Inflation in ‘fuel and power’ category cooled to 0.98%, from 3.84% last month. Manufactured items too saw decline in prices with inflation at 1.28% in May, against 1.72% in April.
The WPI inflation in May is the lowest in 22 months, since July 2017, when it was at 1.88%.
It was at 3.07% in April and 4.78% in May 2018.
Earlier this week, government data showed retail inflation touching a seven-month high of 3.05% in May 2019.
Higher vegetable and food prices led to the fourth consecutive monthly increase in retail inflation, which is calculated on the basis of Consumer Price Index (CPI).
As per the data released by Central Statistics Office (CSO), inflation in the food basket increased to 1.83% in May. The same was recorded at 1.1% in April.
The retail inflation in April 2019 was revised upwards to 2.99% from the earlier 2.92%. The retail inflation level during the May 2018 was recorded at 4.87%.
The Reserve Bank of India has set the targets of 4% for the inflation rate.
The Monetary Policy Committee (MPC) under the central bank factors in CPI-based retail inflation while finalising its monetary policy.
From the NBFC sector, market participants were also tracking Gruh Finance share price. Stock of the company witnessed selling pressure today after the promoter Housing Development Finance Corporation (HDFC) sold more than 4% of the company’s paid-up capital in the open market.
Earlier, on May 25, the housing finance company had sold 32.6 million equity shares, representing 4.4% of the paid-up capital of Gruh Finance at price of Rs 310 per share.
While on March 28, HDFC had sold 12.2 million shares of Gruh Finance at a price of Rs 260 per share.
Reportedly, HDFC being a shareholder of Gruh Finance is entitled to 14.96% of post-amalgamation paid-up capital of Bandhan Bank, based on the share exchange ratio.
However, the Reserve Bank of India (RBI) has directed the Corporation to hold 9.9% or less of the paid-up capital of Bandhan, post the merger.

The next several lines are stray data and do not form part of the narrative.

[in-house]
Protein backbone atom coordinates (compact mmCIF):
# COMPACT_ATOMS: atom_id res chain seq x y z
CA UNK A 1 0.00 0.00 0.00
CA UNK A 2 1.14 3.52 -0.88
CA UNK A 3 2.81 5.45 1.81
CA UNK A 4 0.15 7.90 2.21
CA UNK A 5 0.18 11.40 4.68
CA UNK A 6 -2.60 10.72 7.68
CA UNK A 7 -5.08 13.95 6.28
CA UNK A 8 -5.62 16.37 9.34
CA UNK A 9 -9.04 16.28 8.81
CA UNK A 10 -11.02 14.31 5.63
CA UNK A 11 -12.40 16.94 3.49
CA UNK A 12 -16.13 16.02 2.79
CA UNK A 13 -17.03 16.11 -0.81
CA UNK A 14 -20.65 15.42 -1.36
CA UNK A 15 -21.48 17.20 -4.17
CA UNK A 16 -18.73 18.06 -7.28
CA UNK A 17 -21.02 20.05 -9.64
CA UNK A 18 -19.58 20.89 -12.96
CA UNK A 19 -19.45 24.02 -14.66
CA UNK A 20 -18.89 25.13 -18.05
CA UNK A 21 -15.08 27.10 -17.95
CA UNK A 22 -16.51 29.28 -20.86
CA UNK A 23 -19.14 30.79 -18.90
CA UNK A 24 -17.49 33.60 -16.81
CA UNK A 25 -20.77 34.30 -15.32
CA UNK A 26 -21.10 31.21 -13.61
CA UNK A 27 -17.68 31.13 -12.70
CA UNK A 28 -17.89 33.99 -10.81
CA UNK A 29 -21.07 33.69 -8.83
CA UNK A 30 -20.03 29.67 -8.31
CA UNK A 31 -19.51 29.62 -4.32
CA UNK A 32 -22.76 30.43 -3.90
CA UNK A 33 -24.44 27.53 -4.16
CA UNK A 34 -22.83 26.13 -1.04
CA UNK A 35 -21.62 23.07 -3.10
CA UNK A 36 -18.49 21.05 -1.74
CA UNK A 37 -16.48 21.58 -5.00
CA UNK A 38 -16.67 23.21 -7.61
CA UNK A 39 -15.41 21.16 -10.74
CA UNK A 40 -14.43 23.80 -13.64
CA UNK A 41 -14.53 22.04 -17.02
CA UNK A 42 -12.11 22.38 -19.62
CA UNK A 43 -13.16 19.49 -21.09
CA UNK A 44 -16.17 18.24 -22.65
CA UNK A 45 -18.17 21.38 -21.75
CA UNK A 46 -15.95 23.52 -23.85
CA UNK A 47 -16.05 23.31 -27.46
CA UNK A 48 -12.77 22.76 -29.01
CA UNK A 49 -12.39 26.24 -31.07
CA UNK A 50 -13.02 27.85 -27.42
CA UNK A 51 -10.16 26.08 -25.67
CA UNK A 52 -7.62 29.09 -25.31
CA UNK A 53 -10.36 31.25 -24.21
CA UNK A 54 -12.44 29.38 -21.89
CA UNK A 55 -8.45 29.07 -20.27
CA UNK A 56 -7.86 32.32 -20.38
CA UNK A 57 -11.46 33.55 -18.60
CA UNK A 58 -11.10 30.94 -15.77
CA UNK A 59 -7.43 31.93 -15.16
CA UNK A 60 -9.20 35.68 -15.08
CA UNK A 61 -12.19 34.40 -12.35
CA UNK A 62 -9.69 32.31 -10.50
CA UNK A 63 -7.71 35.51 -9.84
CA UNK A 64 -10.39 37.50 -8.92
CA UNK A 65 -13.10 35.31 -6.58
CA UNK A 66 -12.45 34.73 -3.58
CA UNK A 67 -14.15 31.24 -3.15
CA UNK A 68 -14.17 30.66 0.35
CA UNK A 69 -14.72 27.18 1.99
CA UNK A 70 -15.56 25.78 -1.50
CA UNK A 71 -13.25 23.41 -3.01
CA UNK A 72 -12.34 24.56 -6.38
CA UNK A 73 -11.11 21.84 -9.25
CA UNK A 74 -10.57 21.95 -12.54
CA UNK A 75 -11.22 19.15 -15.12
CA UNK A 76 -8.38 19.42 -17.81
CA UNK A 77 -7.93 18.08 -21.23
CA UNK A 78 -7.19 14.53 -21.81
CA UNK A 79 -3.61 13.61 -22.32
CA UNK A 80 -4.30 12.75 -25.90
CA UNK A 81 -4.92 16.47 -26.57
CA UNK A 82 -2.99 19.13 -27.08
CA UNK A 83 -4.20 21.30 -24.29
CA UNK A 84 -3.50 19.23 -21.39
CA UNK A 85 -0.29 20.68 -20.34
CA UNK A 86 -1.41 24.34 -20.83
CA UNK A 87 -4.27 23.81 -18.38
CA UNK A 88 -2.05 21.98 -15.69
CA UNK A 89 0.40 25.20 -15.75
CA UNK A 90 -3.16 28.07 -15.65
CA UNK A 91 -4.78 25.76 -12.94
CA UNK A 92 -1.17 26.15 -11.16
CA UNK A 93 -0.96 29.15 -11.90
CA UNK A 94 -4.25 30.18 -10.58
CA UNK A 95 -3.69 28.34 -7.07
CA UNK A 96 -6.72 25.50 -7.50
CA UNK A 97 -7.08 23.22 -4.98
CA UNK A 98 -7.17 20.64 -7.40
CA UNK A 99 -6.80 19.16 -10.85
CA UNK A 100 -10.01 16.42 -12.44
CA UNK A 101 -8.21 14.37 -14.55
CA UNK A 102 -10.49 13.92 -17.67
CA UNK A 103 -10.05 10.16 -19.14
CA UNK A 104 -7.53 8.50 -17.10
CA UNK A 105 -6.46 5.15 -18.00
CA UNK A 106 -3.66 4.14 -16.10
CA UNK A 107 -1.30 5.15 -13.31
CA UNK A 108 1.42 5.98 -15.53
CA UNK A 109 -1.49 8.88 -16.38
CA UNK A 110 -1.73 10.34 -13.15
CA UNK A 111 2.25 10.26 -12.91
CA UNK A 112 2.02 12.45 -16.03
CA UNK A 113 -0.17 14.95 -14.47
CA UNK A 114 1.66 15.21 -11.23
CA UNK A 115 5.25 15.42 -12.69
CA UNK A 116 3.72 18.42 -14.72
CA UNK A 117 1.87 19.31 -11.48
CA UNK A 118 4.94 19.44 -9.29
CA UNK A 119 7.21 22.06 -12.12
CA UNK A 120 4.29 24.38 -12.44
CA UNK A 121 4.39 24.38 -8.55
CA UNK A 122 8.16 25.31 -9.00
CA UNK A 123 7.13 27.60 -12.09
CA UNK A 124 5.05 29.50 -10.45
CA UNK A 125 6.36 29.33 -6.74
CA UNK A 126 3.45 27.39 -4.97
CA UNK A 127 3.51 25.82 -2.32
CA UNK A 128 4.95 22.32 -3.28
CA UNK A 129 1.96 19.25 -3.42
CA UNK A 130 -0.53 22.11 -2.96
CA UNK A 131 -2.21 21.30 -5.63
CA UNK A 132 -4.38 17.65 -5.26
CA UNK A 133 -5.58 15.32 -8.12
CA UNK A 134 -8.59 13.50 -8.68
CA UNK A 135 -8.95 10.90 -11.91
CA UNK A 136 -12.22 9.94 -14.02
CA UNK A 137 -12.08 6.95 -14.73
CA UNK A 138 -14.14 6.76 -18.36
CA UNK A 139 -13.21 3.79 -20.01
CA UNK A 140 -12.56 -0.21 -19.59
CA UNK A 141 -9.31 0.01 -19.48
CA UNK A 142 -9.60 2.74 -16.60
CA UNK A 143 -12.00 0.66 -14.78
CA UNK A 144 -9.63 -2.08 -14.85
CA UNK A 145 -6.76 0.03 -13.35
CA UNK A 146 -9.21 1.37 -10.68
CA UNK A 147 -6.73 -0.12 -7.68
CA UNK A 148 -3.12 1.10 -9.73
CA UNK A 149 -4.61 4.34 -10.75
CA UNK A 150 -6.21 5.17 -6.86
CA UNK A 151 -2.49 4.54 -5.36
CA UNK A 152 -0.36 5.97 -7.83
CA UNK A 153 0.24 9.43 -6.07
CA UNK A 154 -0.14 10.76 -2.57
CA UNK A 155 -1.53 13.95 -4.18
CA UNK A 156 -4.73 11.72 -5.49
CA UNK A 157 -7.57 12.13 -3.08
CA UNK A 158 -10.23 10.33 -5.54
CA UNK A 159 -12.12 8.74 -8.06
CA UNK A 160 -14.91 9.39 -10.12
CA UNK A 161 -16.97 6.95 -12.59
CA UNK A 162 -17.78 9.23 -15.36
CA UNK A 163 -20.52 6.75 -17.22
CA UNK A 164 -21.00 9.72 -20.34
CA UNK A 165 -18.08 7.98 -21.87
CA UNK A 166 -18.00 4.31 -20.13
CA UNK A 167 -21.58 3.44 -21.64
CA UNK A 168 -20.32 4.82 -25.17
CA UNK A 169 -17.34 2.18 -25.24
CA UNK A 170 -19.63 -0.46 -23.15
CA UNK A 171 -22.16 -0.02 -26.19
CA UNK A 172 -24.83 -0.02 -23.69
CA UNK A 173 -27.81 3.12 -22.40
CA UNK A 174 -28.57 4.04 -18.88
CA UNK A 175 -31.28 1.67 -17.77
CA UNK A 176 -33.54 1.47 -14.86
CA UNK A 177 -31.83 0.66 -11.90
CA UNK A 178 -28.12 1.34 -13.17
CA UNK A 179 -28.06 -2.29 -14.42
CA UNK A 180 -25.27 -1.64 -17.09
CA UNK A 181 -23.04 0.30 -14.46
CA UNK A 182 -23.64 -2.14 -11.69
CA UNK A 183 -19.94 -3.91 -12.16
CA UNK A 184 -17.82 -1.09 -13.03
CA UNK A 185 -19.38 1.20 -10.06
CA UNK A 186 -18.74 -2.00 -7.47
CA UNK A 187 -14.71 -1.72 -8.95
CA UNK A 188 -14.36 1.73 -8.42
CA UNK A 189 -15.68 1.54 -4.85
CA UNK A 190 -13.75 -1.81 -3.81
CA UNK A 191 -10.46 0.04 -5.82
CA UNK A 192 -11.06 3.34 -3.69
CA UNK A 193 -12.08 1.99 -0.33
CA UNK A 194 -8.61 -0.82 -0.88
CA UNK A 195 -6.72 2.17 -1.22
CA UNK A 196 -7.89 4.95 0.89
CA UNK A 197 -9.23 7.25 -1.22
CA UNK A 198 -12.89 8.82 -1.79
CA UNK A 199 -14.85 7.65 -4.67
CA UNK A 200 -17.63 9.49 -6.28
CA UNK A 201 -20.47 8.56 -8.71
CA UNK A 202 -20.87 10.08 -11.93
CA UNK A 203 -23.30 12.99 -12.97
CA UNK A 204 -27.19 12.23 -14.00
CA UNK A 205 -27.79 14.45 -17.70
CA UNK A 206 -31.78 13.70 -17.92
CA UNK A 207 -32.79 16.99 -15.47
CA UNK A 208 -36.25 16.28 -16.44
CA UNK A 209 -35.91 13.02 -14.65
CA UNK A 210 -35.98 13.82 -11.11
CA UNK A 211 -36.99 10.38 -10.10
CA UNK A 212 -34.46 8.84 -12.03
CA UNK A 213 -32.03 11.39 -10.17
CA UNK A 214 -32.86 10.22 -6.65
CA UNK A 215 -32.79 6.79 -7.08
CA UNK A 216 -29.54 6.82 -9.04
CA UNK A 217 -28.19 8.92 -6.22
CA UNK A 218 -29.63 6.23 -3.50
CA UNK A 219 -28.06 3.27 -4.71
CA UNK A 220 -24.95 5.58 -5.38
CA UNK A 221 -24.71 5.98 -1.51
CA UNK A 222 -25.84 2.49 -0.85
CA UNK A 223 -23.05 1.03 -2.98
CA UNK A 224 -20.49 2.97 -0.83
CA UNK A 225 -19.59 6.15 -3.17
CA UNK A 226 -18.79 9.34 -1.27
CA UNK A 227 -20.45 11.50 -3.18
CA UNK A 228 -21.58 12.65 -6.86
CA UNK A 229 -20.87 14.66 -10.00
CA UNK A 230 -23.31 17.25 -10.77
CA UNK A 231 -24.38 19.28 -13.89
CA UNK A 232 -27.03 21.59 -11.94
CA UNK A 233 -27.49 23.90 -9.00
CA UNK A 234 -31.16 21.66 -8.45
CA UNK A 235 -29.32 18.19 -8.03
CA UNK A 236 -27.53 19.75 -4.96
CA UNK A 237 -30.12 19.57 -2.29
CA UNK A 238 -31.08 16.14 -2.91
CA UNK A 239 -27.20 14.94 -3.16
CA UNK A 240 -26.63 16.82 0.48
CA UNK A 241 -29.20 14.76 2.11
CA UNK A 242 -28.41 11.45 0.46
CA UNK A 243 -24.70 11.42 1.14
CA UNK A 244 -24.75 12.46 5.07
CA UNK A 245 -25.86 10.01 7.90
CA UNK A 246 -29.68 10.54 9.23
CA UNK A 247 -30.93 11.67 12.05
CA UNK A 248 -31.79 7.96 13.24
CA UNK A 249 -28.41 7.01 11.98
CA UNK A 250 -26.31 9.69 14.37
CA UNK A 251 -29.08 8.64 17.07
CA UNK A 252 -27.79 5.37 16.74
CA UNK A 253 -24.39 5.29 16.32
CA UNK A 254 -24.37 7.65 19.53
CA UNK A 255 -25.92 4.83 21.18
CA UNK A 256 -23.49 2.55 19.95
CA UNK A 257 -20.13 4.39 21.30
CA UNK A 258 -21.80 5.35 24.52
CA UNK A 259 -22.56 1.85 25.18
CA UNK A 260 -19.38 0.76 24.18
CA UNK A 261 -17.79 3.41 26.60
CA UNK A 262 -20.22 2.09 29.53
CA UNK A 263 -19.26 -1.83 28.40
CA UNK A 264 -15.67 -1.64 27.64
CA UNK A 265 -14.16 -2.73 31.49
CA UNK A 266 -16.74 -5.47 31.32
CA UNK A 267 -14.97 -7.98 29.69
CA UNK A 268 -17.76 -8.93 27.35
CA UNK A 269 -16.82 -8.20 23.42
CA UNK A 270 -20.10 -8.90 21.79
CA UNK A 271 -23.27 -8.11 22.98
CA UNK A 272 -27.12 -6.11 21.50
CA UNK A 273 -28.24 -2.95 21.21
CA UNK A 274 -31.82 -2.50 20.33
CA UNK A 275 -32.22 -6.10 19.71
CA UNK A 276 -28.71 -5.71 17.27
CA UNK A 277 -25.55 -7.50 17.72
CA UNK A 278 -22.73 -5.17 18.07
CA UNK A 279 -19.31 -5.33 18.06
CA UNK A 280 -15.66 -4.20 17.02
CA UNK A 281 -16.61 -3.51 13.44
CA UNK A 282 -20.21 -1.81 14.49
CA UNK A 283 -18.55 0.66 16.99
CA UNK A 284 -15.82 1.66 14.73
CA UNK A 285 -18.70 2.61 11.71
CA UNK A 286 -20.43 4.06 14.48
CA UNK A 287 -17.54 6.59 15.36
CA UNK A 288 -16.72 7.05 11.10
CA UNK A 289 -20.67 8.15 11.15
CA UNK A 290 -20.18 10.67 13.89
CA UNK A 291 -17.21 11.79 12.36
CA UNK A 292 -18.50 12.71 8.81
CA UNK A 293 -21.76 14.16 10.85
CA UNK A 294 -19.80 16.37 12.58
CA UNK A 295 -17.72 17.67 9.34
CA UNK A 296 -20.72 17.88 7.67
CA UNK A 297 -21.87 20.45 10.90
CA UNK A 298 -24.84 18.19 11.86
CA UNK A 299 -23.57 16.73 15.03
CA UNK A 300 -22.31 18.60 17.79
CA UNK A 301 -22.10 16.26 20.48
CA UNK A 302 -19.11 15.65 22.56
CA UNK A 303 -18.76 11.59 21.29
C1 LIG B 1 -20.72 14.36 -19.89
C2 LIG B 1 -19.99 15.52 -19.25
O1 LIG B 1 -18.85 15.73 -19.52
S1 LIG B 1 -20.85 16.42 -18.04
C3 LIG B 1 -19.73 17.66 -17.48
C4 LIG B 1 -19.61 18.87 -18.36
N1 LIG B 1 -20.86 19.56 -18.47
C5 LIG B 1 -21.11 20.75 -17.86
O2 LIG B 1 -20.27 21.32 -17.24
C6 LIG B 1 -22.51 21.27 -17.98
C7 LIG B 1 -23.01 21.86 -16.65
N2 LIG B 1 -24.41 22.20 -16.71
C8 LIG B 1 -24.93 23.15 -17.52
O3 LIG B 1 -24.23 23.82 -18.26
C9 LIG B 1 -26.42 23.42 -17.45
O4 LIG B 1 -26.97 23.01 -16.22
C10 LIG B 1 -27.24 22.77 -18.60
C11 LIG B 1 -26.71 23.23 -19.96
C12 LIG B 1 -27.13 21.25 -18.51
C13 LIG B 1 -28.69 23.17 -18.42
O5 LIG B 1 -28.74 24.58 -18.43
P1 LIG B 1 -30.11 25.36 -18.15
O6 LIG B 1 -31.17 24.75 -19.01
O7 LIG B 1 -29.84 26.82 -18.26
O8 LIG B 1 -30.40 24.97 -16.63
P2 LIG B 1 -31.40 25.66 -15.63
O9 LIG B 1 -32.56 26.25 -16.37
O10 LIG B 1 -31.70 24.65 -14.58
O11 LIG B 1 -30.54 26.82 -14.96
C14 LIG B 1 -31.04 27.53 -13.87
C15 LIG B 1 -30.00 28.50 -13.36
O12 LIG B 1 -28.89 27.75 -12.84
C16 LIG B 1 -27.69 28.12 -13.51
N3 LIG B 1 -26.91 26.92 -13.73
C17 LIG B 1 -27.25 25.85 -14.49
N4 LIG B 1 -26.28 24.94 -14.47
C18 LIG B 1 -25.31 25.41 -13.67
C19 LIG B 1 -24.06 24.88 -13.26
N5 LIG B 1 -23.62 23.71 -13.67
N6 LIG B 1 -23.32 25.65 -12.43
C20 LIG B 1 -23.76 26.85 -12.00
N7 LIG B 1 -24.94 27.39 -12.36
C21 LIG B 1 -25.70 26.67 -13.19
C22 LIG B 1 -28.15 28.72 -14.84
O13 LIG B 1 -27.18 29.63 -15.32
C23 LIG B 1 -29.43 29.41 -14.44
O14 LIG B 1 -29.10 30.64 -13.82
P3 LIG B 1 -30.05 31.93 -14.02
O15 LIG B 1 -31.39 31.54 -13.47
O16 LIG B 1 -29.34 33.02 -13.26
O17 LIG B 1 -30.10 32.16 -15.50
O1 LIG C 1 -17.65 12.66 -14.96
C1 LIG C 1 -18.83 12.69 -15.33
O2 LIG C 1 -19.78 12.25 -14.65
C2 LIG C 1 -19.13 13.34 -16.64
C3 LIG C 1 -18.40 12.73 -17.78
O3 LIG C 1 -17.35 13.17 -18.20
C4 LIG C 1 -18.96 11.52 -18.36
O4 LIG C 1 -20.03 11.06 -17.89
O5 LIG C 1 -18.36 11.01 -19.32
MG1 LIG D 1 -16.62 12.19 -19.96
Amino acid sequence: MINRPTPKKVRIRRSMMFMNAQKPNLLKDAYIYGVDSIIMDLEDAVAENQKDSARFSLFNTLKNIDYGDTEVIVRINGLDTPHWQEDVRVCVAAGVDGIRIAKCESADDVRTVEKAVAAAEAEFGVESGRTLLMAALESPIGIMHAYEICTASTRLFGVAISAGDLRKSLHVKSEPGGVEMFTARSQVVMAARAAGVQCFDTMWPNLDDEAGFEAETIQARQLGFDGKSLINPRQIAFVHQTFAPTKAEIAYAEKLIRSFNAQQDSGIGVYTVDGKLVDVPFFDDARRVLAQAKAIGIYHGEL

In view of this, HDFC is required to sell such number of shares in Gruh Finance so as to be entitled to 9.9% of the post amalgamation paid up capital of Bandhan.
Speaking of non-banking financial companies (NBFCs), note that NBFCs were flush with funds from banks, insurance companies, and asset management companies i.e. mutual funds in 2016.
You can see this clear as day in the chart below…
One Chart that Predicted the NBFC and Mutual Fund Crisis Back in 2016
And with these funds and without the necessary restrictions, NBFCs become reckless in deploying the funds.
Here’s what Tanushree Banerjee wrote about this in today’s edition of The 5 Minute WrapUp…
- Let’s look back at 2016…
Banks, mutual funds, and insurance companies were competing with each other to lend to NBFCs.
And why not?
Not only were the fast growing NBFCs hungry for funds, they also offered attractive yields.
The NBFCs took more risk than banks by lending without collaterals. But they charged higher interest rates; which meant their margins remained far higher than that of banks.
It’s no wonder the NBFCs caught everyone’s fancy. In fact, between 2013 and 2016, the top NBFCs saw their valuation multiples move up three to eight times.
As per Tanushree, the problem in the NBFC sector is far from over. But she believes the good quality NBFCs, and housing finance companies will continue to flourish and you can make the most of the opportunity by buying the safest NBFCs.
To know what’s moving the Indian stock markets today, check out the most recent share market updates here.
This article (Sensex Ends 289 Points Lower; Realty and Banking Stocks Witness Selling) is authored by Equitymaster.